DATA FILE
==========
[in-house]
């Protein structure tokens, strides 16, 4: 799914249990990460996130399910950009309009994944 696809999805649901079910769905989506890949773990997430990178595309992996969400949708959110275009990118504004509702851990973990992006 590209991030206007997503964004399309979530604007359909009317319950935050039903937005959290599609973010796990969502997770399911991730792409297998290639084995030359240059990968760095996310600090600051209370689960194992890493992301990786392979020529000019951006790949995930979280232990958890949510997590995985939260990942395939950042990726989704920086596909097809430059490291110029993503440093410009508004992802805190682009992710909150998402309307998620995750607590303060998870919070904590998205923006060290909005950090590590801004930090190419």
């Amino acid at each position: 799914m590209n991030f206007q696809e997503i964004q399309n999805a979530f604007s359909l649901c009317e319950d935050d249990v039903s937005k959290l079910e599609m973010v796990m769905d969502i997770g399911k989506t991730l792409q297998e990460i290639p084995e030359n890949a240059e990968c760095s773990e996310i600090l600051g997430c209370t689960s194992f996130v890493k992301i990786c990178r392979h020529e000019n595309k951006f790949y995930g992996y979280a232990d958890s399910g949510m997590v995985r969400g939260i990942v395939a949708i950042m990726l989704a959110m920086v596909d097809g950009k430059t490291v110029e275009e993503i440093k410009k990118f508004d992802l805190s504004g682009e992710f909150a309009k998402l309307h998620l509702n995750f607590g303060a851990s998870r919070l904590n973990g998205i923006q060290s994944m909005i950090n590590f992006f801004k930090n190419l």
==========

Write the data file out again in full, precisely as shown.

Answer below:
[in-house]
């Protein structure tokens, strides 16, 4: 799914249990990460996130399910950009309009994944 696809999805649901079910769905989506890949773990997430990178595309992996969400949708959110275009990118504004509702851990973990992006 590209991030206007997503964004399309979530604007359909009317319950935050039903937005959290599609973010796990969502997770399911991730792409297998290639084995030359240059990968760095996310600090600051209370689960194992890493992301990786392979020529000019951006790949995930979280232990958890949510997590995985939260990942395939950042990726989704920086596909097809430059490291110029993503440093410009508004992802805190682009992710909150998402309307998620995750607590303060998870919070904590998205923006060290909005950090590590801004930090190419």
């Amino acid at each position: 799914m590209n991030f206007q696809e997503i964004q399309n999805a979530f604007s359909l649901c009317e319950d935050d249990v039903s937005k959290l079910e599609m973010v796990m769905d969502i997770g399911k989506t991730l792409q297998e990460i290639p084995e030359n890949a240059e990968c760095s773990e996310i600090l600051g997430c209370t689960s194992f996130v890493k992301i990786c990178r392979h020529e000019n595309k951006f790949y995930g992996y979280a232990d958890s399910g949510m997590v995985r969400g939260i990942v395939a949708i950042m990726l989704a959110m920086v596909d097809g950009k430059t490291v110029e275009e993503i440093k410009k990118f508004d992802l805190s504004g682009e992710f909150a309009k998402l309307h998620l509702n995750f607590g303060a851990s998870r919070l904590n973990g998205i923006q060290s994944m909005i950090n590590f992006f801004k930090n190419l």